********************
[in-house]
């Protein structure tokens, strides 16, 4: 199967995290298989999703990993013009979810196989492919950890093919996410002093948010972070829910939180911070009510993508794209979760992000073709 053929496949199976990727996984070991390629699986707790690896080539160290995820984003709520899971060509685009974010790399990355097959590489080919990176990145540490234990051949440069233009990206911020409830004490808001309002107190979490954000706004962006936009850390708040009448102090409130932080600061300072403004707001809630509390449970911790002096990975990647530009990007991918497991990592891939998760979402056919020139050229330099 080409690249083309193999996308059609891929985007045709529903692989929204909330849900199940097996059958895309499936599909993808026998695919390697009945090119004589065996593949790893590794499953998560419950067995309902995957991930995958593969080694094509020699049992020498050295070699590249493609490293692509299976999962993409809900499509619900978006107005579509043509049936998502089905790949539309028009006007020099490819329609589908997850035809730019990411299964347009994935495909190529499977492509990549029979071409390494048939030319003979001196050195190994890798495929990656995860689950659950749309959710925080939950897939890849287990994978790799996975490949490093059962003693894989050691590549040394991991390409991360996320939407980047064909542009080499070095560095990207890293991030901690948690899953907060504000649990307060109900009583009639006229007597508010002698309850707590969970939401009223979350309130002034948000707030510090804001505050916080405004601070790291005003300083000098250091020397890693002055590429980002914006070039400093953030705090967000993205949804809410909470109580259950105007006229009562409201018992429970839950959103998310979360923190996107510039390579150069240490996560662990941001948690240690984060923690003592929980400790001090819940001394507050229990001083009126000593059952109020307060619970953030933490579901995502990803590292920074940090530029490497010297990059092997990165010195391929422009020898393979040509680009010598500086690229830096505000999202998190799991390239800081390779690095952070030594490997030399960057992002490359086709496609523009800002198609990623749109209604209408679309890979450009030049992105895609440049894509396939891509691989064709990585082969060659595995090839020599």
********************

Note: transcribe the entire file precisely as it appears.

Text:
[in-house]
């Protein structure tokens, strides 16, 4: 199967995290298989999703990993013009979810196989492919950890093919996410002093948010972070829910939180911070009510993508794209979760992000073709 053929496949199976990727996984070991390629699986707790690896080539160290995820984003709520899971060509685009974010790399990355097959590489080919990176990145540490234990051949440069233009990206911020409830004490808001309002107190979490954000706004962006936009850390708040009448102090409130932080600061300072403004707001809630509390449970911790002096990975990647530009990007991918497991990592891939998760979402056919020139050229330099 080409690249083309193999996308059609891929985007045709529903692989929204909330849900199940097996059958895309499936599909993808026998695919390697009945090119004589065996593949790893590794499953998560419950067995309902995957991930995958593969080694094509020699049992020498050295070699590249493609490293692509299976999962993409809900499509619900978006107005579509043509049936998502089905790949539309028009006007020099490819329609589908997850035809730019990411299964347009994935495909190529499977492509990549029979071409390494048939030319003979001196050195190994890798495929990656995860689950659950749309959710925080939950897939890849287990994978790799996975490949490093059962003693894989050691590549040394991991390409991360996320939407980047064909542009080499070095560095990207890293991030901690948690899953907060504000649990307060109900009583009639006229007597508010002698309850707590969970939401009223979350309130002034948000707030510090804001505050916080405004601070790291005003300083000098250091020397890693002055590429980002914006070039400093953030705090967000993205949804809410909470109580259950105007006229009562409201018992429970839950959103998310979360923190996107510039390579150069240490996560662990941001948690240690984060923690003592929980400790001090819940001394507050229990001083009126000593059952109020307060619970953030933490579901995502990803590292920074940090530029490497010297990059092997990165010195391929422009020898393979040509680009010598500086690229830096505000999202998190799991390239800081390779690095952070030594490997030399960057992002490359086709496609523009800002198609990623749109209604209408679309890979450009030049992105895609440049894509396939891509691989064709990585082969060659595995090839020599």